Murukulu or the south indian Chakli is a traditional indian deep fried snack made for Diwali, using a mix of different lentils. This Murukulu like the other Murukku or Jantikalu, makes a delicious snack for this festival season, to share and enjoy with family and friends.
Amma always starts the Deepavali Savory preparation a week ahead and makes about 1 kg of each snacks. When we used to live in the colonies, we used to distribute these to the neighbours and friends. Of course, we used to get from them and there is used to overflow of sweets and snacks at home.
I was planning on making different sweets and savories all through the September but somehow could’t make it. Starting with few of the dishes that would still make the festival season a great one to enjoy and remember.
Step by Step Pictures for making the Murukulu
Murukulu | How to make Chakli
For the Muruku Flour
1 kg Raw Rice
100 gms Urad Dal
100 gms Yellow Moong Dal
100 gms Chana Dal
1/4 cup Fried Gram
For the Seasoning
200 gms Butter unsalted
2 tsp Cumin Seeds
2 tsp White Sesame Seeds
2 tsp Salt
2 tsp Asafoetida / Hing
4 cups Water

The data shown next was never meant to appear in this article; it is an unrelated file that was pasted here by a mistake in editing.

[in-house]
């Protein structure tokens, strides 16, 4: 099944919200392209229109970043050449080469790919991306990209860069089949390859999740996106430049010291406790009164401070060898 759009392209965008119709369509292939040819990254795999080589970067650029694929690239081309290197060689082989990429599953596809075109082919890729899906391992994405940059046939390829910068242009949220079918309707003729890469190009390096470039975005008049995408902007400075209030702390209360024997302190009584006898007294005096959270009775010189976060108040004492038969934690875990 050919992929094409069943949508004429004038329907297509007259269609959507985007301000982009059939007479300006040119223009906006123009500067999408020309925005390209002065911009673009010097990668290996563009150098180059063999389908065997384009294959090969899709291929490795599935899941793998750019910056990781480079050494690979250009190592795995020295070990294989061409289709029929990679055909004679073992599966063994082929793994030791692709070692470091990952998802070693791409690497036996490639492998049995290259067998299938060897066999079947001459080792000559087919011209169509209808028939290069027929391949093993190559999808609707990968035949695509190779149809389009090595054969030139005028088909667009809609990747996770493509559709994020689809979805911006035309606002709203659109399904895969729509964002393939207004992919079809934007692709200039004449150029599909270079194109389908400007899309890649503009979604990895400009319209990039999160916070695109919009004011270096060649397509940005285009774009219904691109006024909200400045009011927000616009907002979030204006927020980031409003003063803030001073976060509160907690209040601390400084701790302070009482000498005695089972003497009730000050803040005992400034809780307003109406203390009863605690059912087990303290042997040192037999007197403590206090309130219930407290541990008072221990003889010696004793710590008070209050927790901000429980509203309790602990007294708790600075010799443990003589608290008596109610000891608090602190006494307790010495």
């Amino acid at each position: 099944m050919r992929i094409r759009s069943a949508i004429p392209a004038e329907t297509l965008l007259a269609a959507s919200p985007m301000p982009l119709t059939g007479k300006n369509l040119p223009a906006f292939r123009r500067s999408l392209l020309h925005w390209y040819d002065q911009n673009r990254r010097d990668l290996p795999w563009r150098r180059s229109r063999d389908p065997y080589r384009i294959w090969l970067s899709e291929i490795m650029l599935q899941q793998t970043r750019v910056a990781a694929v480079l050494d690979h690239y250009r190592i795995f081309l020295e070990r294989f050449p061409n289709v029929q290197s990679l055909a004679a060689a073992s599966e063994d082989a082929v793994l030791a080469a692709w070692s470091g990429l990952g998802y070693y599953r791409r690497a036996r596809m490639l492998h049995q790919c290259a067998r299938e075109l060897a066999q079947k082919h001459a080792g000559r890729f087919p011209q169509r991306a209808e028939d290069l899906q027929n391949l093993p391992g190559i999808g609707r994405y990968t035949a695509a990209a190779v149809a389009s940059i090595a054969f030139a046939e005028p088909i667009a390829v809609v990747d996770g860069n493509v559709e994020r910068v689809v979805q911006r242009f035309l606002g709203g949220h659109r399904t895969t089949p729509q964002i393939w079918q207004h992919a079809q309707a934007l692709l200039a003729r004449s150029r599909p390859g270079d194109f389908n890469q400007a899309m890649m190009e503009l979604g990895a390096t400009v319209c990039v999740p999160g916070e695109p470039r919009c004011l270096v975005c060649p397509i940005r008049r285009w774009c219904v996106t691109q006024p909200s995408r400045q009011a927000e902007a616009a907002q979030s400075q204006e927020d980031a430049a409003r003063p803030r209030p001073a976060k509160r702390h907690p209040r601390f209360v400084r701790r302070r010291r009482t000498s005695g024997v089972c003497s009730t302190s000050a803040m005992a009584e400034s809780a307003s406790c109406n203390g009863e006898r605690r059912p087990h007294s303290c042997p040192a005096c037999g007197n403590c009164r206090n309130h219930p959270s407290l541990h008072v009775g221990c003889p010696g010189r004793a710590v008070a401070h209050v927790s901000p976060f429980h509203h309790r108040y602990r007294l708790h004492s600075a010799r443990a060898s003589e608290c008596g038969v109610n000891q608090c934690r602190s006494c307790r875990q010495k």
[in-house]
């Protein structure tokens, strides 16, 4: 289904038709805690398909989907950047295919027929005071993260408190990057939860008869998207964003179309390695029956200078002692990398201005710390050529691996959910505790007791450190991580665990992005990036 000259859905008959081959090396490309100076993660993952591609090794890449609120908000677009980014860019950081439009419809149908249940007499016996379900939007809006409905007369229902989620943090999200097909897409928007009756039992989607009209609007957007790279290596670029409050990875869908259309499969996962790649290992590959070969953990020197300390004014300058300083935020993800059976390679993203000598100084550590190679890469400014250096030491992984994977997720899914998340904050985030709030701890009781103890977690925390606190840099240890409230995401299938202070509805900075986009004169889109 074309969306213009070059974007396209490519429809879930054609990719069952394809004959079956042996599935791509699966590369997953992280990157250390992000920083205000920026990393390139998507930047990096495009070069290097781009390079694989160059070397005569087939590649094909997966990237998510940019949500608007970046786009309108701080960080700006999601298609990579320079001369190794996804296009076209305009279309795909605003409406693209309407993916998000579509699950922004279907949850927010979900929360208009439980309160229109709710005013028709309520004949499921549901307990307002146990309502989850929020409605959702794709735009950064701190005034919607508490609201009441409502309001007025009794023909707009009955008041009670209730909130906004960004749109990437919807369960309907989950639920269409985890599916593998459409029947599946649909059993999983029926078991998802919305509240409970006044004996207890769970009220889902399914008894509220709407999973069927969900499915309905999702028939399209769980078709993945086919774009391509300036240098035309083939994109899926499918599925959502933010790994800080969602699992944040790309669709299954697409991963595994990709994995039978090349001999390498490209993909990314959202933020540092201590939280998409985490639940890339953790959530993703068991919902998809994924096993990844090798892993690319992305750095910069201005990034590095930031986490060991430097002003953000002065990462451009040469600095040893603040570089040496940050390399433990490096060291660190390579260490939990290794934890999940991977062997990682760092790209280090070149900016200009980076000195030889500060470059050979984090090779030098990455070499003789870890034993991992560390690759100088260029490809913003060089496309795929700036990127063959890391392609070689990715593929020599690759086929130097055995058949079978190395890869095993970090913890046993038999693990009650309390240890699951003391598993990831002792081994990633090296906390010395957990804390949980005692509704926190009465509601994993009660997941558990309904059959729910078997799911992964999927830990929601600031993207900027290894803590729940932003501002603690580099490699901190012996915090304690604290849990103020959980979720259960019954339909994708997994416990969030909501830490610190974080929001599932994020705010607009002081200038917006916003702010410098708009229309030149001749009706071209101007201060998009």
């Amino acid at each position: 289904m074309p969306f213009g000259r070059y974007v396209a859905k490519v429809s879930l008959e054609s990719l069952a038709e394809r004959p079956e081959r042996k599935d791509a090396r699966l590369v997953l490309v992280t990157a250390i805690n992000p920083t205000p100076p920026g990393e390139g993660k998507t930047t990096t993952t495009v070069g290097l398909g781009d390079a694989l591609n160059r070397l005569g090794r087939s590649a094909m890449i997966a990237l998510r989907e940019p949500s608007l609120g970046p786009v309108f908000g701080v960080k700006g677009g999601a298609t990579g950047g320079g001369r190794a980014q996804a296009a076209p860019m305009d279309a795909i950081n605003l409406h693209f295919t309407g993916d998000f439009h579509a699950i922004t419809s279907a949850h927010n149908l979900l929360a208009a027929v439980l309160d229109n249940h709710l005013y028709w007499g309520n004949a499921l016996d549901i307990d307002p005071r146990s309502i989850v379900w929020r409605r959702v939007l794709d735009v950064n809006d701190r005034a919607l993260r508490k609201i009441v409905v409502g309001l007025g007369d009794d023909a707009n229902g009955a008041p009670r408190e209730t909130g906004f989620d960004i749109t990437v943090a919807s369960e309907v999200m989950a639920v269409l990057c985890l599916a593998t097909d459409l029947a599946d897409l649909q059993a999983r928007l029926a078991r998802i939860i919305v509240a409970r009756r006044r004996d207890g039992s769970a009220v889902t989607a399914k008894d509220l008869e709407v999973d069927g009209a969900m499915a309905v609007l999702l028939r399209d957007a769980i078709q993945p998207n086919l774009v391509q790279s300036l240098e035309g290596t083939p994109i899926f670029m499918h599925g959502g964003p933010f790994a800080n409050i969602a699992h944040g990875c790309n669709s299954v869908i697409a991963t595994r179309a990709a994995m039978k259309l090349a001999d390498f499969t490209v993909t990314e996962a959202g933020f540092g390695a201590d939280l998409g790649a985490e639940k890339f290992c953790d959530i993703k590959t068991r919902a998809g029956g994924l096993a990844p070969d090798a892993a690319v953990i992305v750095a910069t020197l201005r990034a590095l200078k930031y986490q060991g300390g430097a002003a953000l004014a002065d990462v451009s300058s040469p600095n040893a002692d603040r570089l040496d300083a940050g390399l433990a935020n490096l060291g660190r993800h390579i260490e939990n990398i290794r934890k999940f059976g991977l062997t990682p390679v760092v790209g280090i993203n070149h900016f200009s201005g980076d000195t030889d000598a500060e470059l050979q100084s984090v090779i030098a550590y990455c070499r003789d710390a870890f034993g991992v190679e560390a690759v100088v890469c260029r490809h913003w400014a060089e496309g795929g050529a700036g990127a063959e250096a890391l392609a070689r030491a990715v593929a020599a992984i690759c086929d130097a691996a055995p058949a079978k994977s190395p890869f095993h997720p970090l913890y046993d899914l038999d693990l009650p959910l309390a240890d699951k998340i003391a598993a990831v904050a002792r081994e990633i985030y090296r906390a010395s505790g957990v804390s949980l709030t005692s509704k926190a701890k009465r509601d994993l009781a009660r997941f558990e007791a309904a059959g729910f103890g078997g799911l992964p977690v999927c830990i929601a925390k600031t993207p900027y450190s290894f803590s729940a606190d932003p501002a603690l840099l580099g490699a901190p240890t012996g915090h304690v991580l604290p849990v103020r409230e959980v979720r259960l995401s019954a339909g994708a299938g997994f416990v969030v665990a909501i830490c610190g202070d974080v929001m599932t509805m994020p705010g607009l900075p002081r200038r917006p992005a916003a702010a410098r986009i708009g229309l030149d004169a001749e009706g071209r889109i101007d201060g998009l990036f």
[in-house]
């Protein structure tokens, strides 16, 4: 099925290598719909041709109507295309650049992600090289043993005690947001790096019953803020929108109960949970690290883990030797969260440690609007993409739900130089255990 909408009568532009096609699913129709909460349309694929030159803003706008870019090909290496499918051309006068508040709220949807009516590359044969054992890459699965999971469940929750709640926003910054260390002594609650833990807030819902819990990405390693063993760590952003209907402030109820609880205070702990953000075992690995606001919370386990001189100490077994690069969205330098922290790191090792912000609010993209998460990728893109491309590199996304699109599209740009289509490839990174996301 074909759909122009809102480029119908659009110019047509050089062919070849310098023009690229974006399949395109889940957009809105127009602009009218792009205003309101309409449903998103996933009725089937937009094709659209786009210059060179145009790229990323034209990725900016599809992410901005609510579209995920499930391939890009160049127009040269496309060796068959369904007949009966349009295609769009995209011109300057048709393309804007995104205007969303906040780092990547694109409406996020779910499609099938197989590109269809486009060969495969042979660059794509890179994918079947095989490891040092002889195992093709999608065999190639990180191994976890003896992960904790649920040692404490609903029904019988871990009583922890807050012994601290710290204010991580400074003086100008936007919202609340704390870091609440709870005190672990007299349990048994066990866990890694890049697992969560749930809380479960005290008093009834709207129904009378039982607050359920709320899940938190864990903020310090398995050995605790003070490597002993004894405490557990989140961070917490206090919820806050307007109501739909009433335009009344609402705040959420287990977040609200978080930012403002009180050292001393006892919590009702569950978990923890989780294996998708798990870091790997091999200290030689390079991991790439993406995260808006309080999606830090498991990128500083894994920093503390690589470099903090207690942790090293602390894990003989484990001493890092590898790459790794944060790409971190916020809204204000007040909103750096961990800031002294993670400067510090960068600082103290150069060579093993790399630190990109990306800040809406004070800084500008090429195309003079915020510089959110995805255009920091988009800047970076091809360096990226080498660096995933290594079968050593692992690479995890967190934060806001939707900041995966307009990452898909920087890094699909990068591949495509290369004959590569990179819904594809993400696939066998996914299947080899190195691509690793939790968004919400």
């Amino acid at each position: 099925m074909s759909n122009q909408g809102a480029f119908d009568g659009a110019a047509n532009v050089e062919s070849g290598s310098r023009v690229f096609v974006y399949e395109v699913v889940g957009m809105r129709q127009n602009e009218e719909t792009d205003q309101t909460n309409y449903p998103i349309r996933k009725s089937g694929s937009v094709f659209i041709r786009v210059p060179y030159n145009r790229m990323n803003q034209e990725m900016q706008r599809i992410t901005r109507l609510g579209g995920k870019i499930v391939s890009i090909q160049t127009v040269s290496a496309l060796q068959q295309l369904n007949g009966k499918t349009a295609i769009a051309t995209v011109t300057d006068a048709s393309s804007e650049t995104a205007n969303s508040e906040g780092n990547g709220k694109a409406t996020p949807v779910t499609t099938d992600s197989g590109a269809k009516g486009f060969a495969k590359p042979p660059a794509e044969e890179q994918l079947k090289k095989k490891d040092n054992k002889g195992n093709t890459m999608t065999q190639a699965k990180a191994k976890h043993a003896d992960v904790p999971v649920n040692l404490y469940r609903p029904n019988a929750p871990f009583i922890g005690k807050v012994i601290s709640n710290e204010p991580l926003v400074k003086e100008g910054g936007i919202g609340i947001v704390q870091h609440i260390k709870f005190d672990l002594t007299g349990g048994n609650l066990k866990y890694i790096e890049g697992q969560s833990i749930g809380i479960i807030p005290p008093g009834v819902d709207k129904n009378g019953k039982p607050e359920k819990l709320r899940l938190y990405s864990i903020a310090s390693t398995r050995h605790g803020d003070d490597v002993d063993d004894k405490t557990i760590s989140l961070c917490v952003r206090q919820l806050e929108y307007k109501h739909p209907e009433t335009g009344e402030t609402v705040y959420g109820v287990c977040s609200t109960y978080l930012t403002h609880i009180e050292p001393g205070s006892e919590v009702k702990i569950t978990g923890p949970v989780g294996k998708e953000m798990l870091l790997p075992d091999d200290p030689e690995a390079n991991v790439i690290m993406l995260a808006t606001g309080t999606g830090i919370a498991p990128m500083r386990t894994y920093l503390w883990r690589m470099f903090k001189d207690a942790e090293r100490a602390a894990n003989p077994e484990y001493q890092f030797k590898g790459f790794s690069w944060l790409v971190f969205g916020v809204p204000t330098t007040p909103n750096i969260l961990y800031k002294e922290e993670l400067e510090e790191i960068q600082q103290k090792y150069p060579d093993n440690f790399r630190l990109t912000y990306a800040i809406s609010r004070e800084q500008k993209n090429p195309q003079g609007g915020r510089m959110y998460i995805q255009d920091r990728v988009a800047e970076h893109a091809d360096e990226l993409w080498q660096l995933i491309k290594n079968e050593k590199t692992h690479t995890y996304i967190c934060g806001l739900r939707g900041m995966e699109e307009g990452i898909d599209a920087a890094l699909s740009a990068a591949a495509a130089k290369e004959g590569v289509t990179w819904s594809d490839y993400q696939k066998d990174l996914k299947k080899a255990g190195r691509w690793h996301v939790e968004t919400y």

Cooking Oil for deep frying
For Making the Muruku Flour
Wash and drain the rice. Shade dry the Rice for 1/2 hr.
Dry roast each dal to light brown. Allow it to cool.
Since this is with 1 kg rice, you can get it ground in a rice mill, else use your mixer to grind both Rice and the dals.
First grind rice into a fine flour, keep it aside. then grind the dals to a fine powder. Refer this post for making Rice flour at home.
Since we got the flour ground in the Rice Mill, everything was ground together.
In a wide vessel, take the flour along with butter, add salt. Then add Cumin, Sesame seeds to the flour, mix well.
Whether you use Asafetida powder or the solid ones, you got to mix it in water, make sure it is dissolved before adding to the flour. If it’s not dissolved properly, when deep frying the murukku, there are chances for the hing to burst our due to air bubbles.
Mix in the hing to the flour and finally add the butter. Gather everything well and you will get more of a crumbling mixture. Now slowly add water and knead a dough which is little softer than the puri dough.
Heat a Kadai with oil enough to deep fry. Once the oil is hot enough, simmer to low flame.
Take the Muruku Aachu, wash and wipe it clean. Then divide the dough into equal balls. Fill the Muruku maker with the dough. You can either press it directly over the flames or press over a paper or slotted spoon and gently slide it down the hot oil.
Cook over medium flame, using a slotted spoon, turn it over to another side to ensure both sides turn a golden colour. You will know by seeing the colour that its cooked. Remove to a kitchen paper and store it in an airtight container.